We love our yogurt around here. It is a daily staple. We eat it for breakfast, snacks, and as an ingredient in rice, oatmeal, or salad, you name it! And we like it plain. I could go on about the many health benefits, but if you're reading this, you probably know them already. Several years ago my mom got me into eating Greek yogurt with honey and figs. So good! We grew up with some Greek immigrant neighbors who had a restaurant in town and we ate there regularly when I was young (and then they retired). When I was a teenager I had some aversions to food which gave me ulcers and other digestive problems and as a result became a vegetarian. So I ate Greek food a LOT. It's a mystery to me now though, that I'm just recently discovering Greek YOGURT!
Well if you've had it before and know how it's creamy goodness is packed with protein and easily digested, you will also know the price tag. Ouch! For a growing family like ours who also have a teenage boy living with them, this item is unfortunately not on the priorities list. But one day I was remembering how I once packed a yogurt in that now teenager's lunch when he was a young lad. At the end of the day I asked him how it was and much to my disappointment he replied that he'd thrown it away because it had gone bad! How? I asked. It had water on top. Well, my friends this was a good teaching opportunity for the science of cooking and how yogurt is made. Long story short, if you allow yogurt to continue to strain, you get a thicker creamier yogurt. That in essence is what Greek yogurt is. Strained. So we just started straining our own. I'm going to show you how I did it, without to many instructions, because I am not a fan of very wordy tutorials. That being said, if you're an auditory learner, you may want to talk out loud to yourself about what is going on in the photos. If you or anyone has any further questions, please ask away in the comments section.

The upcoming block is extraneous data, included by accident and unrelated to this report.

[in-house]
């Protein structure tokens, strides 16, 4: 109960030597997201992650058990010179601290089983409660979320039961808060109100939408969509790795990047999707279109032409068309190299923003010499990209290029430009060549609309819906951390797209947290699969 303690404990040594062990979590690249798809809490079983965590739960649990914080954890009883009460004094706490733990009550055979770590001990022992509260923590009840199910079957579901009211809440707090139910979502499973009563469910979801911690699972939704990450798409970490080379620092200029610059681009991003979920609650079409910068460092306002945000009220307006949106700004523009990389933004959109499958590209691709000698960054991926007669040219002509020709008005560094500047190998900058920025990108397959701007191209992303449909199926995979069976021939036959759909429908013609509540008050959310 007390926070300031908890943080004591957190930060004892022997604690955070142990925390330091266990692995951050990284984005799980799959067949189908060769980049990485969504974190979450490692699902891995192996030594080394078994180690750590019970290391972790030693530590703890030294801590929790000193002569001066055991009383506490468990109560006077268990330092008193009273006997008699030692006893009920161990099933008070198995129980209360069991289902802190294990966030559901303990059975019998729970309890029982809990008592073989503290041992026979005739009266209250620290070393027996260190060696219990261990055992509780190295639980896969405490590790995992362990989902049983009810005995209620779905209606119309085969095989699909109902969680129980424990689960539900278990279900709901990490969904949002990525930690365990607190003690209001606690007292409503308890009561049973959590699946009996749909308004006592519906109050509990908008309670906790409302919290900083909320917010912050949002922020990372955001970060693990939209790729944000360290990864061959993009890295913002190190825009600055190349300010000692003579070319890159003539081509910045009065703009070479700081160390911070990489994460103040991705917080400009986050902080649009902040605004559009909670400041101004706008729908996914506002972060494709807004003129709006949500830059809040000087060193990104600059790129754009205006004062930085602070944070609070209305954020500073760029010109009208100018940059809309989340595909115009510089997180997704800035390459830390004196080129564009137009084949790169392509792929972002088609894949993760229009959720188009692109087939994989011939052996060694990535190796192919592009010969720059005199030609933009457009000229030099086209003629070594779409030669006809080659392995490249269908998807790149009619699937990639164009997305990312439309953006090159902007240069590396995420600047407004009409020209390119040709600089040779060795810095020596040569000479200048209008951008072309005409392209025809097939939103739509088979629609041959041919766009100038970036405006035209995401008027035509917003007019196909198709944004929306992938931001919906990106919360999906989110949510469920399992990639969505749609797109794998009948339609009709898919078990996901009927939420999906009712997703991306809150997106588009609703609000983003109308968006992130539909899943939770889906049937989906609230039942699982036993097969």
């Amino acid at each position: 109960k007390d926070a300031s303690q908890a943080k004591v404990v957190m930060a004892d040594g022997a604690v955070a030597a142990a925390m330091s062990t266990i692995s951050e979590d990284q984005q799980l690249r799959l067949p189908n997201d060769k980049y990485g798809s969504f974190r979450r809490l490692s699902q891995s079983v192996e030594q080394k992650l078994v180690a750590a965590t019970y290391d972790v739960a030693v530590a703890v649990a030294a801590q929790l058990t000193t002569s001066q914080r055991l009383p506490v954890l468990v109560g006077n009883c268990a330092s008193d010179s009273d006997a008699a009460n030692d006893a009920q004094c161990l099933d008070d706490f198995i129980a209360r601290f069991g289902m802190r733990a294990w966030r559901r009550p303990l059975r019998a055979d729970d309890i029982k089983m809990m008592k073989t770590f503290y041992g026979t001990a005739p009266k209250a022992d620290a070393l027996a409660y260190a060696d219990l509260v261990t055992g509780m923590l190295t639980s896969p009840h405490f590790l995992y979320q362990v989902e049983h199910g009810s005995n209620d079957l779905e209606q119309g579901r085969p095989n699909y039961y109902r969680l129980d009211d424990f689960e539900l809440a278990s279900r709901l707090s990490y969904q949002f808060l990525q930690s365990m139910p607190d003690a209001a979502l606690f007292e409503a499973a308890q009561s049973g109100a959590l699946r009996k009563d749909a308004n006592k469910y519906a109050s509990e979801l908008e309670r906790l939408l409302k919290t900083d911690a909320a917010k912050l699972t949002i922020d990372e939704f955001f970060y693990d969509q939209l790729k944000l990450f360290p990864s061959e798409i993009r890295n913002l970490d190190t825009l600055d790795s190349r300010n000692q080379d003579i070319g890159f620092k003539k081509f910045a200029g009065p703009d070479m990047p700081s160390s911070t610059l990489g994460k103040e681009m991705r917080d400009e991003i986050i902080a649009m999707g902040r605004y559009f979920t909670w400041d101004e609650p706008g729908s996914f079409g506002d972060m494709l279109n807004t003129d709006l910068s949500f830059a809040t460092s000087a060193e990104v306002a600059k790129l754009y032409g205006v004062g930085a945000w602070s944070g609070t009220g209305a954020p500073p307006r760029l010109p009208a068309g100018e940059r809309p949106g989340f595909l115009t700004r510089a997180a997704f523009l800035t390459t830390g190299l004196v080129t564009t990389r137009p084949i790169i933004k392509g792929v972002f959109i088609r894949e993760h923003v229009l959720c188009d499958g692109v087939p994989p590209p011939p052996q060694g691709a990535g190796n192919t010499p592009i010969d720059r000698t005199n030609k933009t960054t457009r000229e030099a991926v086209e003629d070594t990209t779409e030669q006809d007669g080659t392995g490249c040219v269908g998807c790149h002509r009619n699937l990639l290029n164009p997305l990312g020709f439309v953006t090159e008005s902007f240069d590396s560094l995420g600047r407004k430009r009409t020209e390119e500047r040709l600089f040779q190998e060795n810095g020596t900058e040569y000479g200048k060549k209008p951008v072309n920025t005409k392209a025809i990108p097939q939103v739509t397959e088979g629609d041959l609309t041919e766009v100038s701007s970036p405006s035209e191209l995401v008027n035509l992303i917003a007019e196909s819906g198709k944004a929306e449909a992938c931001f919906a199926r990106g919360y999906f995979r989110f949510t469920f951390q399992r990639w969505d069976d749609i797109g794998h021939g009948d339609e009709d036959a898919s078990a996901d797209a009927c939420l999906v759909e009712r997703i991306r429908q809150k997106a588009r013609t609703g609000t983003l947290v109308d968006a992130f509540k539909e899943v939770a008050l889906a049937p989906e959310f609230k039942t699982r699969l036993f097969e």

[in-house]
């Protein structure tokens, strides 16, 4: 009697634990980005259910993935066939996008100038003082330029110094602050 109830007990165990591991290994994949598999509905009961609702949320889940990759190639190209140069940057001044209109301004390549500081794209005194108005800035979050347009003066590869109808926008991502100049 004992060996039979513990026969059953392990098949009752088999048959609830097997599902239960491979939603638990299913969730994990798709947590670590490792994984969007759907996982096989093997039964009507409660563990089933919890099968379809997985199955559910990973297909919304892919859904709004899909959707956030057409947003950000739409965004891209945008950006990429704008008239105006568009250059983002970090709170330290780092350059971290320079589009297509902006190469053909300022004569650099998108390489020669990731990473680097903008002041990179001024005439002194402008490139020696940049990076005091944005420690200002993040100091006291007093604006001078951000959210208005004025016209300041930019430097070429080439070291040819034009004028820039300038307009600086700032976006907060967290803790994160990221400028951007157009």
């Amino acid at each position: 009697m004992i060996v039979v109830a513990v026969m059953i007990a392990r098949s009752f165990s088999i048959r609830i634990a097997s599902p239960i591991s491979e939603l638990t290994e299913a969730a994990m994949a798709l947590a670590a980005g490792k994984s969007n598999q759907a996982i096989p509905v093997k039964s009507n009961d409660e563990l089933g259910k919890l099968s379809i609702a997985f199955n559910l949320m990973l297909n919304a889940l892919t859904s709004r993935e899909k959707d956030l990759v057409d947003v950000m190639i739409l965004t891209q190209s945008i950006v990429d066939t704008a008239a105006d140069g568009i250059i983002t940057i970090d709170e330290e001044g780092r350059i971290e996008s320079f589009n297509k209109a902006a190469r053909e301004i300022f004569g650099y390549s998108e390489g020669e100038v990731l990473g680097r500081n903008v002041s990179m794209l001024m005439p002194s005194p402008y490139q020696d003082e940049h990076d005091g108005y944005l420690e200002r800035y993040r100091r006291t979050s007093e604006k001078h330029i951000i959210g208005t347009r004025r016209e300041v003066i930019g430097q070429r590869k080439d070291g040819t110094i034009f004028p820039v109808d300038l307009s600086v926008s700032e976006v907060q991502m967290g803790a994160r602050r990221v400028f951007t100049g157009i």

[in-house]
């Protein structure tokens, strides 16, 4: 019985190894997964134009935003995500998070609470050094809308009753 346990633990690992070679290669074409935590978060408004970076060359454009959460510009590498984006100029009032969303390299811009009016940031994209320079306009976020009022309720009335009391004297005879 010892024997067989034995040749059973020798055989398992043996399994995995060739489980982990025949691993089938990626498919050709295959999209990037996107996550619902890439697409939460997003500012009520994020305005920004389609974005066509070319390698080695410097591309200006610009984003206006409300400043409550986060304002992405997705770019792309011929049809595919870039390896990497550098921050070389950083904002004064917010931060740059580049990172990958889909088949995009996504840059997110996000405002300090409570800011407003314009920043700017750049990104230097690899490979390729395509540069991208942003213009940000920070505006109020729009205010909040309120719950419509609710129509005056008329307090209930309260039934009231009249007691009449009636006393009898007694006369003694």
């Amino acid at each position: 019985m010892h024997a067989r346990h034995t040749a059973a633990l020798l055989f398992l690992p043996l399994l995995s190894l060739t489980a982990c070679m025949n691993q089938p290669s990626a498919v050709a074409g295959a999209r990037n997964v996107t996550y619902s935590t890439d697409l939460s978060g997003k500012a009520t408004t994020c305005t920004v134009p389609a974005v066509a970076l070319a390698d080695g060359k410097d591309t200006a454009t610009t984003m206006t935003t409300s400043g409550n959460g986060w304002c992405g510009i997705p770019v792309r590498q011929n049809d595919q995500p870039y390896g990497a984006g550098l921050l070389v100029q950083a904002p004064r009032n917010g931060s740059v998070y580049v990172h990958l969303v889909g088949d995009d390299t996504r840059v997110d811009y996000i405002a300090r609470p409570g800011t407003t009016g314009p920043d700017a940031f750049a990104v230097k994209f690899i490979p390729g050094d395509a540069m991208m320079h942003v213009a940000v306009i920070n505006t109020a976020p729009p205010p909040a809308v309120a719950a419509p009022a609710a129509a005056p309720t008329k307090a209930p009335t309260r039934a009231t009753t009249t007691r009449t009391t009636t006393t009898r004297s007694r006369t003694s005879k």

The towel is clean I assure you, despite the many stains evident from much use.
Our water is hard and it is impossible to get whites really white and bright.
If you have a solution, I'm willing to hear!
We keep the whey and use it for fermenting foods, to cook pasta, or to put in stocks or soups.
P.S. When I told Darryl I was doing a tutorial on this for the blog he included the helpful advice to simply put some Greece in it. Hope that makes someone laugh. It's a non-stop comedy routine around here.